Living space. While IL the space varies, common housing options include apartment-style communities, co-living housing, and villas. Typically, residents live in their own private space and have access to a residential common area. Independent living communities are also referred to as senior apartments, active adult communities, retirement communities, or 55+ communities.

Safety. Because full-time medical or personal care are not on staff, a device like the Lively Wearable or Lively Mobile can offer your mom a simple, convenient, and inexpensive way to stay safe at home or on the go.

Additional care. If personal care or nursing staff are needed, these services are usually paid for privately. Personal care services offered in an ALF are usually not found in an independent living community.

Financial Resources for Assisted Living Facilities and Independent Senior Living

In addition to the differences in the provision of care levels, independent living and assisted living facilities are distinguishable based on the financial resources that can be utilized to cover the cost of living in these communities.

Since independent living communities don’t provide medical services to residents, Medicare, Medicaid, and long-term care insurance won’t assist with the cost. Instead, mom must privately pay with funds from Social Security benefits, pensions, retirement savings, and other private assets.

However, because assisted living communities provide a higher level of assistance, more options are available to cover costs. Along with paying with personal funds, some long-term care insurance policies and benefits from the U.S. Department of Veterans Affairs may pay for some portions of AL. Although Medicare does not cover assisted senior living, financial assistance for assisted living for seniors with low income may be available through Medicaid.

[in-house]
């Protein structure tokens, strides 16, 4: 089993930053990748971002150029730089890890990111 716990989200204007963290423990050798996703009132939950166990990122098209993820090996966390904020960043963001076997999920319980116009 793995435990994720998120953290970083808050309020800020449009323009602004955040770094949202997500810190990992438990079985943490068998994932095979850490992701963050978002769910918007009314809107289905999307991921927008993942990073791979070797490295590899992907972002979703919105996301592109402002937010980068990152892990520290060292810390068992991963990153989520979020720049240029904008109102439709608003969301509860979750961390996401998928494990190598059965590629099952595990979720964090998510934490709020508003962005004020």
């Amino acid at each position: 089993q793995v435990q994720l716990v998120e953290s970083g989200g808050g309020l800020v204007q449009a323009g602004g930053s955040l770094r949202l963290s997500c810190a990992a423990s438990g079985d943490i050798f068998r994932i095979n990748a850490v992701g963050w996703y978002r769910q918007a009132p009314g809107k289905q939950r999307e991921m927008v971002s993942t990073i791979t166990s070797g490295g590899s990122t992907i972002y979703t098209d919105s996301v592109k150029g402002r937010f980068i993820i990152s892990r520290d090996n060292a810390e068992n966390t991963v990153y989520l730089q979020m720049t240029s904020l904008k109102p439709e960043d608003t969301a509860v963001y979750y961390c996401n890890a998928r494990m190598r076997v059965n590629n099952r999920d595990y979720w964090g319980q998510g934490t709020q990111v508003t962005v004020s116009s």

Be sure to talk to your mom’s doctor about how to safely transition your mom to her new senior living home. For more ideas about senior living options, check out our post on making an independent living community apartment feel more like home.

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Tagged with: active aging, aging, aging in place, ALF, assisted living, caregiver, caregivers, caregiving, dad, elderly, family caregiving, health, mom, resources, retirement home, senior living, seniors, wellness

10 thoughts on “Assisted Living vs Independent Living for Seniors

  1. Jini Hughes
    November 1, 2018 at 9:36 am

    This is great, however I would like to find out exactly how a person gets into this type of living. I am 81 years old and have been looking for over a year for a place for me to live. Right now I am temporarily living with one of my grandchildren and her spouse. This article makes it all seem great, but I’ve yet to find a start to it.

  2. William D. Etkin
    December 26, 2018 at 3:05 am

    When my wife past away my son put me in assisted living except I feel all I need is Independent Living. I am not quit sure what to do and need advice on this mater. so please respond.

  3. Bobby J
    July 18, 2019 at 6:40 pm